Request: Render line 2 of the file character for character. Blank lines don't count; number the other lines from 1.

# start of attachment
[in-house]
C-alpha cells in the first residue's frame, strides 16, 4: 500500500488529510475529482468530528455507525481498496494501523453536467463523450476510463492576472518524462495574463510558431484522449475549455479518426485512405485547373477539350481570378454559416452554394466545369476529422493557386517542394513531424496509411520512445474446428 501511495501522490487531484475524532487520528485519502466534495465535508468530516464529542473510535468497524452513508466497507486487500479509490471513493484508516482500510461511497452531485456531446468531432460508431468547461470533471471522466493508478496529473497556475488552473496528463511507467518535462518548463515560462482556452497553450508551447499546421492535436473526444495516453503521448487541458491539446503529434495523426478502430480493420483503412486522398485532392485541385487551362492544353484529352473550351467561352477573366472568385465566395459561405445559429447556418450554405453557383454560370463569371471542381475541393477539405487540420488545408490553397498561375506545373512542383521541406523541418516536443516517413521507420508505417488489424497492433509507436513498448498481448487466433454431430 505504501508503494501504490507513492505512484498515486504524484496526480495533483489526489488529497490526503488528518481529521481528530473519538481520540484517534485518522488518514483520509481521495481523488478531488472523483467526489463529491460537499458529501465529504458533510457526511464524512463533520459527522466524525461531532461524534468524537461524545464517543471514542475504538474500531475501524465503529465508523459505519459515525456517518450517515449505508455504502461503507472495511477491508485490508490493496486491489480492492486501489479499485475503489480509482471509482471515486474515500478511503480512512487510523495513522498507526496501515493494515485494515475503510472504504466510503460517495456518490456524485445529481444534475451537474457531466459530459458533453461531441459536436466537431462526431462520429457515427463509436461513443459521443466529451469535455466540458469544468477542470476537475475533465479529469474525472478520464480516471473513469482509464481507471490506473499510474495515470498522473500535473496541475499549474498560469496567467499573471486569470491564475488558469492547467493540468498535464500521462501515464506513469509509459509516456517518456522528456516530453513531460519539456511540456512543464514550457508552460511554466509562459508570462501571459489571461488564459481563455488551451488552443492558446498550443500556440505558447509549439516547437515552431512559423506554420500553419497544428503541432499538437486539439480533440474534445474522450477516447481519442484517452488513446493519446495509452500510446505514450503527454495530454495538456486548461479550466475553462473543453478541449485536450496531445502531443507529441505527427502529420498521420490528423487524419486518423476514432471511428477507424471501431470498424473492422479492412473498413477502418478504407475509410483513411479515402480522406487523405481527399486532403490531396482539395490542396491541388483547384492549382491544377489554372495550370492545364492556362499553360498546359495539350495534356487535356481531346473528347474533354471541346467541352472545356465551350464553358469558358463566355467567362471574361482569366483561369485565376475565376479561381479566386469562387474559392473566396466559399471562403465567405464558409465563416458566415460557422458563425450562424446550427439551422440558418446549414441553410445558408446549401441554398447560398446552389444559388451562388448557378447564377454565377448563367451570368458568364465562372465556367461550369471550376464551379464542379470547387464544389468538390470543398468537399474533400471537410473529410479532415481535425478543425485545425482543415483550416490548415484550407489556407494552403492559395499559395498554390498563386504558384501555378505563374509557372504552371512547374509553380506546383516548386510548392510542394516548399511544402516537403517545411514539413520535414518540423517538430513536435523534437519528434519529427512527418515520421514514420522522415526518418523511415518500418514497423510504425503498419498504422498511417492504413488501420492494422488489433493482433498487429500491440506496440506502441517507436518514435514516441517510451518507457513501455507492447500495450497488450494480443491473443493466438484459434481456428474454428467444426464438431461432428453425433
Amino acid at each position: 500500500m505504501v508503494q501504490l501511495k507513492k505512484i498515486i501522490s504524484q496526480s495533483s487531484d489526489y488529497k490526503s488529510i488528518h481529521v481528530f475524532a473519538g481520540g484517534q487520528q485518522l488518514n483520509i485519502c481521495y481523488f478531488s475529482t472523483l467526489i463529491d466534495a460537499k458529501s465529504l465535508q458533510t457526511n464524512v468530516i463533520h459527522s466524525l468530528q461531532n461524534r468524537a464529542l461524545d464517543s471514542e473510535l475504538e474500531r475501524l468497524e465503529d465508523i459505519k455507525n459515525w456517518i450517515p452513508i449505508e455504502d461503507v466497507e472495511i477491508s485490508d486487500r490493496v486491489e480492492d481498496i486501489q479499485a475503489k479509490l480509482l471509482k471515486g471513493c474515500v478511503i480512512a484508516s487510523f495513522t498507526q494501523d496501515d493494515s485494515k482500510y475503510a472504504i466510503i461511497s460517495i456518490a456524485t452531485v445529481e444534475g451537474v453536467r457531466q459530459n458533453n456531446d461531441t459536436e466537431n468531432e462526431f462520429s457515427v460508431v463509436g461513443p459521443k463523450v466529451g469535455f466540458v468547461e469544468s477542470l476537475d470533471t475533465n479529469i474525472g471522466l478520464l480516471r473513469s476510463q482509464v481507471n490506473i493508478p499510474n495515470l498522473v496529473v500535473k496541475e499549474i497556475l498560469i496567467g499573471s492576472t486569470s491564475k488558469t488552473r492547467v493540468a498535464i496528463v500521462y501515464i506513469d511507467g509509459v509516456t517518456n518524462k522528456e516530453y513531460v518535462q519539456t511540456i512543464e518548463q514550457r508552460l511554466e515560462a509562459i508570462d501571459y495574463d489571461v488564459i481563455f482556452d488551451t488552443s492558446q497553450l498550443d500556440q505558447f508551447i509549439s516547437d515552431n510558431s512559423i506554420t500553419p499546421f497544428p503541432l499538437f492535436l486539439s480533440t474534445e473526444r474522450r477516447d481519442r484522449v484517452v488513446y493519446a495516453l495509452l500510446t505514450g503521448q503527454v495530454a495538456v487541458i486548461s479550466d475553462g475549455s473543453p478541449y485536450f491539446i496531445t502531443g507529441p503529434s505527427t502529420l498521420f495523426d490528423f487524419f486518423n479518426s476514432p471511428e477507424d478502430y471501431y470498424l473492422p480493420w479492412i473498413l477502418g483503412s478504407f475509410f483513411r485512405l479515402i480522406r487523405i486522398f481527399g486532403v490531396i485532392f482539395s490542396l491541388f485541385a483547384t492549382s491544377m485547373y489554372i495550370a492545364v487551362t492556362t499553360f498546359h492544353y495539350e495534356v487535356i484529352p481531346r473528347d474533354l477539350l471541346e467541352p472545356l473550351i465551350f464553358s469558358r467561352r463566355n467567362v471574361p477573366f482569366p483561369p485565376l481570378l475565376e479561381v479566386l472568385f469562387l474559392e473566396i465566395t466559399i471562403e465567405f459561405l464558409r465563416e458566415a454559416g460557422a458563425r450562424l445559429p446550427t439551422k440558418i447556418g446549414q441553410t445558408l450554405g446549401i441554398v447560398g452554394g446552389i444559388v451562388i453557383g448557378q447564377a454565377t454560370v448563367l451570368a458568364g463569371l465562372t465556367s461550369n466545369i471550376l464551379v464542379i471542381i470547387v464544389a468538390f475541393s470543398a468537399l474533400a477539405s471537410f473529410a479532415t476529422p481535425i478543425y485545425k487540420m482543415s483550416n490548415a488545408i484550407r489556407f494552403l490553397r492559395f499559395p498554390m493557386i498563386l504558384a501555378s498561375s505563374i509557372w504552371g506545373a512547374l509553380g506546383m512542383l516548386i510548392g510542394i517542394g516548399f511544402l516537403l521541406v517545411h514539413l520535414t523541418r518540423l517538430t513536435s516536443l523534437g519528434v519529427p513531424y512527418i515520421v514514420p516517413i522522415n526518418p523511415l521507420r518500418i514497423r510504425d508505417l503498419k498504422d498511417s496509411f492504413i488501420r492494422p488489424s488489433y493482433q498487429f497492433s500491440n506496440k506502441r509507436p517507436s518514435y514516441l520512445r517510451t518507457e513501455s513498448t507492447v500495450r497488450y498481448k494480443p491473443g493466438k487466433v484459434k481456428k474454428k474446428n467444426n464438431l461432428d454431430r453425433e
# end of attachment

C-alpha cells in the first residue's frame, strides 16, 4: 500500500488529510475529482468530528455507525481498496494501523453536467463523450476510463492576472518524462495574463510558431484522449475549455479518426485512405485547373477539350481570378454559416452554394466545369476529422493557386517542394513531424496509411520512445474446428 501511495501522490487531484475524532487520528485519502466534495465535508468530516464529542473510535468497524452513508466497507486487500479509490471513493484508516482500510461511497452531485456531446468531432460508431468547461470533471471522466493508478496529473497556475488552473496528463511507467518535462518548463515560462482556452497553450508551447499546421492535436473526444495516453503521448487541458491539446503529434495523426478502430480493420483503412486522398485532392485541385487551362492544353484529352473550351467561352477573366472568385465566395459561405445559429447556418450554405453557383454560370463569371471542381475541393477539405487540420488545408490553397498561375506545373512542383521541406523541418516536443516517413521507420508505417488489424497492433509507436513498448498481448487466433454431430 505504501508503494501504490507513492505512484498515486504524484496526480495533483489526489488529497490526503488528518481529521481528530473519538481520540484517534485518522488518514483520509481521495481523488478531488472523483467526489463529491460537499458529501465529504458533510457526511464524512463533520459527522466524525461531532461524534468524537461524545464517543471514542475504538474500531475501524465503529465508523459505519459515525456517518450517515449505508455504502461503507472495511477491508485490508490493496486491489480492492486501489479499485475503489480509482471509482471515486474515500478511503480512512487510523495513522498507526496501515493494515485494515475503510472504504466510503460517495456518490456524485445529481444534475451537474457531466459530459458533453461531441459536436466537431462526431462520429457515427463509436461513443459521443466529451469535455466540458469544468477542470476537475475533465479529469474525472478520464480516471473513469482509464481507471490506473499510474495515470498522473500535473496541475499549474498560469496567467499573471486569470491564475488558469492547467493540468498535464500521462501515464506513469509509459509516456517518456522528456516530453513531460519539456511540456512543464514550457508552460511554466509562459508570462501571459489571461488564459481563455488551451488552443492558446498550443500556440505558447509549439516547437515552431512559423506554420500553419497544428503541432499538437486539439480533440474534445474522450477516447481519442484517452488513446493519446495509452500510446505514450503527454495530454495538456486548461479550466475553462473543453478541449485536450496531445502531443507529441505527427502529420498521420490528423487524419486518423476514432471511428477507424471501431470498424473492422479492412473498413477502418478504407475509410483513411479515402480522406487523405481527399486532403490531396482539395490542396491541388483547384492549382491544377489554372495550370492545364492556362499553360498546359495539350495534356487535356481531346473528347474533354471541346467541352472545356465551350464553358469558358463566355467567362471574361482569366483561369485565376475565376479561381479566386469562387474559392473566396466559399471562403465567405464558409465563416458566415460557422458563425450562424446550427439551422440558418446549414441553410445558408446549401441554398447560398446552389444559388451562388448557378447564377454565377448563367451570368458568364465562372465556367461550369471550376464551379464542379470547387464544389468538390470543398468537399474533400471537410473529410479532415481535425478543425485545425482543415483550416490548415484550407489556407494552403492559395499559395498554390498563386504558384501555378505563374509557372504552371512547374509553380506546383516548386510548392510542394516548399511544402516537403517545411514539413520535414518540423517538430513536435523534437519528434519529427512527418515520421514514420522522415526518418523511415518500418514497423510504425503498419498504422498511417492504413488501420492494422488489433493482433498487429500491440506496440506502441517507436518514435514516441517510451518507457513501455507492447500495450497488450494480443491473443493466438484459434481456428474454428467444426464438431461432428453425433